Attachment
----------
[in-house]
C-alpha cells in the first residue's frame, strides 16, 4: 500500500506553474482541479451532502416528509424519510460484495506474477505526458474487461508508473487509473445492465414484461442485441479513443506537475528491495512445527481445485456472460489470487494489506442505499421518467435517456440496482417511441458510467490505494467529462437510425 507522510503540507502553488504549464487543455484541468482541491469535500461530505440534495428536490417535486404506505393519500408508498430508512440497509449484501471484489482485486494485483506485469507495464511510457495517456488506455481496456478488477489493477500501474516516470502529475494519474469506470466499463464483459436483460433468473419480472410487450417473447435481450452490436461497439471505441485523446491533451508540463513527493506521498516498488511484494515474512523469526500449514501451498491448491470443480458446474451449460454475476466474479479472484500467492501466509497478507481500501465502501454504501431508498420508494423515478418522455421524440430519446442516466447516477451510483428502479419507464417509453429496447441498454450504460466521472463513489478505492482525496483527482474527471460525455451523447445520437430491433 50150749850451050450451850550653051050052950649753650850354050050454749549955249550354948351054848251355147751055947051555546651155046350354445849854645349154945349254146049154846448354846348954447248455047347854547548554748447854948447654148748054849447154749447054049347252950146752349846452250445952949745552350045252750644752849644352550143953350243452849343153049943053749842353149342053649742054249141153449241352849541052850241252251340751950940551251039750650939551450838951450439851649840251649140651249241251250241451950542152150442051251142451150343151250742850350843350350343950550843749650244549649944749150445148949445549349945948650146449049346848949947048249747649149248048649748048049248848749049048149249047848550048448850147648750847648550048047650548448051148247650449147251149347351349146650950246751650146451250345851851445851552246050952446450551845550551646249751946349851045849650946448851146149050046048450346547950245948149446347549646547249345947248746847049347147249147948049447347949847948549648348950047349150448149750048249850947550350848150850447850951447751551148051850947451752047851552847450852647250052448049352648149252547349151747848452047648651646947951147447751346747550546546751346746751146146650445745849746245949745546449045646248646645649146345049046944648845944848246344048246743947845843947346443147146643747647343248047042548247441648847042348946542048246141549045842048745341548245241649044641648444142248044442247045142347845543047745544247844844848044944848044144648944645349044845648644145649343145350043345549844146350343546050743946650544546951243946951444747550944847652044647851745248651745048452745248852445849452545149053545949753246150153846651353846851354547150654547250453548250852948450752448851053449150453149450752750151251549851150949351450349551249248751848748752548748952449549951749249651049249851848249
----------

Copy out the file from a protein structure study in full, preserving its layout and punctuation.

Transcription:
[in-house]
C-alpha cells in the first residue's frame, strides 16, 4: 500500500506553474482541479451532502416528509424519510460484495506474477505526458474487461508508473487509473445492465414484461442485441479513443506537475528491495512445527481445485456472460489470487494489506442505499421518467435517456440496482417511441458510467490505494467529462437510425 507522510503540507502553488504549464487543455484541468482541491469535500461530505440534495428536490417535486404506505393519500408508498430508512440497509449484501471484489482485486494485483506485469507495464511510457495517456488506455481496456478488477489493477500501474516516470502529475494519474469506470466499463464483459436483460433468473419480472410487450417473447435481450452490436461497439471505441485523446491533451508540463513527493506521498516498488511484494515474512523469526500449514501451498491448491470443480458446474451449460454475476466474479479472484500467492501466509497478507481500501465502501454504501431508498420508494423515478418522455421524440430519446442516466447516477451510483428502479419507464417509453429496447441498454450504460466521472463513489478505492482525496483527482474527471460525455451523447445520437430491433 50150749850451050450451850550653051050052950649753650850354050050454749549955249550354948351054848251355147751055947051555546651155046350354445849854645349154945349254146049154846448354846348954447248455047347854547548554748447854948447654148748054849447154749447054049347252950146752349846452250445952949745552350045252750644752849644352550143953350243452849343153049943053749842353149342053649742054249141153449241352849541052850241252251340751950940551251039750650939551450838951450439851649840251649140651249241251250241451950542152150442051251142451150343151250742850350843350350343950550843749650244549649944749150445148949445549349945948650146449049346848949947048249747649149248048649748048049248848749049048149249047848550048448850147648750847648550048047650548448051148247650449147251149347351349146650950246751650146451250345851851445851552246050952446450551845550551646249751946349851045849650946448851146149050046048450346547950245948149446347549646547249345947248746847049347147249147948049447347949847948549648348950047349150448149750048249850947550350848150850447850951447751551148051850947451752047851552847450852647250052448049352648149252547349151747848452047648651646947951147447751346747550546546751346746751146146650445745849746245949745546449045646248646645649146345049046944648845944848246344048246743947845843947346443147146643747647343248047042548247441648847042348946542048246141549045842048745341548245241649044641648444142248044442247045142347845543047745544247844844848044944848044144648944645349044845648644145649343145350043345549844146350343546050743946650544546951243946951444747550944847652044647851745248651745048452745248852445849452545149053545949753246150153846651353846851354547150654547250453548250852948450752448851053449150453149450752750151251549851150949351450349551249248751848748752548748952449549951749249651049249851848249